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Black and Hispanic Women More Likely to Deliver in Hospitals With High Complication Rates, Study Finds

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A study investigating racial and ethnic differences in unexpected, term newborn morbidity and the influence of hospital quality on disparities, found Black and Hispanic women were more likely to deliver in hospitals with high complication rates than were White or Asian American women. These findings implicate hospital quality in contributing to preventable newborn health disparities among low-risk, term births. Quality improvement targeting routine obstetric and neonatal care is critical for equity in perinatal outcomes.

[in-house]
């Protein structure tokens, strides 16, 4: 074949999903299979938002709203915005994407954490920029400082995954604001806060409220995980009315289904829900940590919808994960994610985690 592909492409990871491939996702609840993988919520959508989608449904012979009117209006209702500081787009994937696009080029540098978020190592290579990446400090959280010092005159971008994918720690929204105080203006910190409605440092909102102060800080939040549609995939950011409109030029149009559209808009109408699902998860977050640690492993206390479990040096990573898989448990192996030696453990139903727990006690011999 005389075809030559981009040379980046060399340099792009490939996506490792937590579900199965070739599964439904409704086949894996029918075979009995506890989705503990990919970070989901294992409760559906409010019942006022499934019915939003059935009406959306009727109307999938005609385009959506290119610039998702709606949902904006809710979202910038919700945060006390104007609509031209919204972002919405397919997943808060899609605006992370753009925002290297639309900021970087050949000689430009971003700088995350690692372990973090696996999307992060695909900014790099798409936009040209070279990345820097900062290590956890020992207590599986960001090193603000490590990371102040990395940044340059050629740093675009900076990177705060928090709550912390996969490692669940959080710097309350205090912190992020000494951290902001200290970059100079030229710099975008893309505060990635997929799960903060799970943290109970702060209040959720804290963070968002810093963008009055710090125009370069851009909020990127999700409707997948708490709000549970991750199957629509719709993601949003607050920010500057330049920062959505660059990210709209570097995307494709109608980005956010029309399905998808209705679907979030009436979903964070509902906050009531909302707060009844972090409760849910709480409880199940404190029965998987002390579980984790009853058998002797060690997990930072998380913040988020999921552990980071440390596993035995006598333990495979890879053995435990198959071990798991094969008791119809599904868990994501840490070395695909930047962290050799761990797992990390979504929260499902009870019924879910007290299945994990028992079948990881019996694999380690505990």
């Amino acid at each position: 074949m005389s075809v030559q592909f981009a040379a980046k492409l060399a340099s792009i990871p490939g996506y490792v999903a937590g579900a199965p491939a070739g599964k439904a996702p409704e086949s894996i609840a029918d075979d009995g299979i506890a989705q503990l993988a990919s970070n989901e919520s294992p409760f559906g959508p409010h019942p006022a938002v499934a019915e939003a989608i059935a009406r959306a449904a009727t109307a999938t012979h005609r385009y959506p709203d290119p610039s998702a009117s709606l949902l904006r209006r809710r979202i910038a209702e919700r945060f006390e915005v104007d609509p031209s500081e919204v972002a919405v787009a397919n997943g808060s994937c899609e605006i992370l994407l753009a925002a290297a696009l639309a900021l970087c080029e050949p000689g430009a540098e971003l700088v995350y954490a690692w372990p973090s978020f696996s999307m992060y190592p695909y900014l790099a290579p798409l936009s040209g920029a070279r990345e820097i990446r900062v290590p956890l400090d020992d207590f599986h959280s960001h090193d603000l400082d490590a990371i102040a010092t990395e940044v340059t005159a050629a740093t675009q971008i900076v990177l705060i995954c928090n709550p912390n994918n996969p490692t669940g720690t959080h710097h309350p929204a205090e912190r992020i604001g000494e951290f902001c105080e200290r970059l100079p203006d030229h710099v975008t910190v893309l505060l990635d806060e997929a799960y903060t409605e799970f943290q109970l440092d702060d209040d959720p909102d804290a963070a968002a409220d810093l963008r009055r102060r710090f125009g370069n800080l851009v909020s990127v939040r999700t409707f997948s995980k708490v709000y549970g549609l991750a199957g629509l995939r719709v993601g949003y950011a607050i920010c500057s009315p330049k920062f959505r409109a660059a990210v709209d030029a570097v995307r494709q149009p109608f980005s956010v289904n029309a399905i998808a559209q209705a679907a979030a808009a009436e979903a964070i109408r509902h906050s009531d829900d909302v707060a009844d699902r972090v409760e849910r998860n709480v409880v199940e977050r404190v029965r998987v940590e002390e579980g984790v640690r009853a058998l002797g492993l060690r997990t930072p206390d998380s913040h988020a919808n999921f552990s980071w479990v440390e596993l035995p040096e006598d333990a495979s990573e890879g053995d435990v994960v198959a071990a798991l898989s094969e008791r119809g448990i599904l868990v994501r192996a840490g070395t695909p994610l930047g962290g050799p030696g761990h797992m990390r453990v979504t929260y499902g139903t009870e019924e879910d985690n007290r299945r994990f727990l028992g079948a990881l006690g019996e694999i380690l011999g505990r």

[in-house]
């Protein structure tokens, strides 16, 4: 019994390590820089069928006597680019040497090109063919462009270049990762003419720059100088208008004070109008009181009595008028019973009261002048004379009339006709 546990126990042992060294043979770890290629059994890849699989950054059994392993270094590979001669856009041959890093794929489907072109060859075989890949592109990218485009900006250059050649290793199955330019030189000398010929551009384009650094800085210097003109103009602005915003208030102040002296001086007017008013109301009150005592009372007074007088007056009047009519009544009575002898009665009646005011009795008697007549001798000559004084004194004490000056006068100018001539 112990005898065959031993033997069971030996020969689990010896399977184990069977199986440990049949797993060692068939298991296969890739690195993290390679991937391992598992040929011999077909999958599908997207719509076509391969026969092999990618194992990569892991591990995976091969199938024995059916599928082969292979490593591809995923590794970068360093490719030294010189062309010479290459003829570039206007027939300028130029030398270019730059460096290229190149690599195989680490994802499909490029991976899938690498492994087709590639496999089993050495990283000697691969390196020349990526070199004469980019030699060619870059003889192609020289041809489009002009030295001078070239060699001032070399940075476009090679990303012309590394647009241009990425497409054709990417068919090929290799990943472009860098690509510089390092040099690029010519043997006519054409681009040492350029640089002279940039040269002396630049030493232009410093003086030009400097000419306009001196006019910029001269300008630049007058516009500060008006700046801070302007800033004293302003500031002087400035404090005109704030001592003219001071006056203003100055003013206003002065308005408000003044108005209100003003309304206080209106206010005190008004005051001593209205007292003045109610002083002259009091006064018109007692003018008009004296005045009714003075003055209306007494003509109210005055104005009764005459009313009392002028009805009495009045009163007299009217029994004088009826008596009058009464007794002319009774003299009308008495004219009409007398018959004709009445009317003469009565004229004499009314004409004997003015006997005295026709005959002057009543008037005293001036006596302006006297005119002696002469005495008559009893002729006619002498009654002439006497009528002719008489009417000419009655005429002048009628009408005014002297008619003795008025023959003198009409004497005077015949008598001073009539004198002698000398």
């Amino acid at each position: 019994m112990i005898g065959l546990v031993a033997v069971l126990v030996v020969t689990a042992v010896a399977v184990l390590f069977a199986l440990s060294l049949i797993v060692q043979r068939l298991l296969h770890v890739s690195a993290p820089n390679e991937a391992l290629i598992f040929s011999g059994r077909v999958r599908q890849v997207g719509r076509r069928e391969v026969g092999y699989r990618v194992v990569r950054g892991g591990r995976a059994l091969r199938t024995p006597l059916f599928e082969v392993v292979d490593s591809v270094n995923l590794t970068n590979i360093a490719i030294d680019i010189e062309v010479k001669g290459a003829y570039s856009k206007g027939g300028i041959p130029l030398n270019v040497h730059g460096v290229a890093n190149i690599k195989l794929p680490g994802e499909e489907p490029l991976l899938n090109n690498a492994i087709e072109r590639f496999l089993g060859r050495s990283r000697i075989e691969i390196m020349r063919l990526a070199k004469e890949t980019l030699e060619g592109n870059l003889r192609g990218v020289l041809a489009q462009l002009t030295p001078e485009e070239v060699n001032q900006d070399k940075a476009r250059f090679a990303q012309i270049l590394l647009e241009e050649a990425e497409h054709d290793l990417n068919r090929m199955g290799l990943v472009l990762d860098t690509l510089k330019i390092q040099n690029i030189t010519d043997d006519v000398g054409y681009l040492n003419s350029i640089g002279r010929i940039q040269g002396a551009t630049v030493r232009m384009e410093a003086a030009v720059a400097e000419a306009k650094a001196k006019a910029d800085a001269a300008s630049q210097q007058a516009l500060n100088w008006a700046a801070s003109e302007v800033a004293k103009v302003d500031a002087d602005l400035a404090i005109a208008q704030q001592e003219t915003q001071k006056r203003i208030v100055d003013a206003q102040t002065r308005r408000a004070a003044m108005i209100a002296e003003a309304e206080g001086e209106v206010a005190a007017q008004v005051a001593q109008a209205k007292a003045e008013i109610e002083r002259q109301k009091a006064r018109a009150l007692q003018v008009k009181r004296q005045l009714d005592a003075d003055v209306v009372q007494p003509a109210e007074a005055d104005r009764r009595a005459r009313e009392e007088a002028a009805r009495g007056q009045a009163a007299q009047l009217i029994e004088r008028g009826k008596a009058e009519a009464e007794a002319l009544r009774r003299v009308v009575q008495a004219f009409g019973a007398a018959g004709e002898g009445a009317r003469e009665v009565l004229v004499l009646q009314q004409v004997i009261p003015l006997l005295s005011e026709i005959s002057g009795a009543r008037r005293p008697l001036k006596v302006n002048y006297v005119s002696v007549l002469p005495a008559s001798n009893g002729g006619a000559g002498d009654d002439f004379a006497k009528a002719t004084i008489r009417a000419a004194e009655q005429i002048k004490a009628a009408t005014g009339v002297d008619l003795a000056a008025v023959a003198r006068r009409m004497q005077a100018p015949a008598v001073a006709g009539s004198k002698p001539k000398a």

The study used 2010–2014 birth certificate and discharge abstract data from 40 New York City hospitals in a retrospective cohort study of 483,834 low-risk neonates. Morbidity was classified according to The Joint Commission’s unexpected newborn complications metric.  The unexpected complications rate was 48.0 per 1000 births. Adjusted for patient characteristics, morbidity risk was higher among Black and Hispanic infants compared with white infants.

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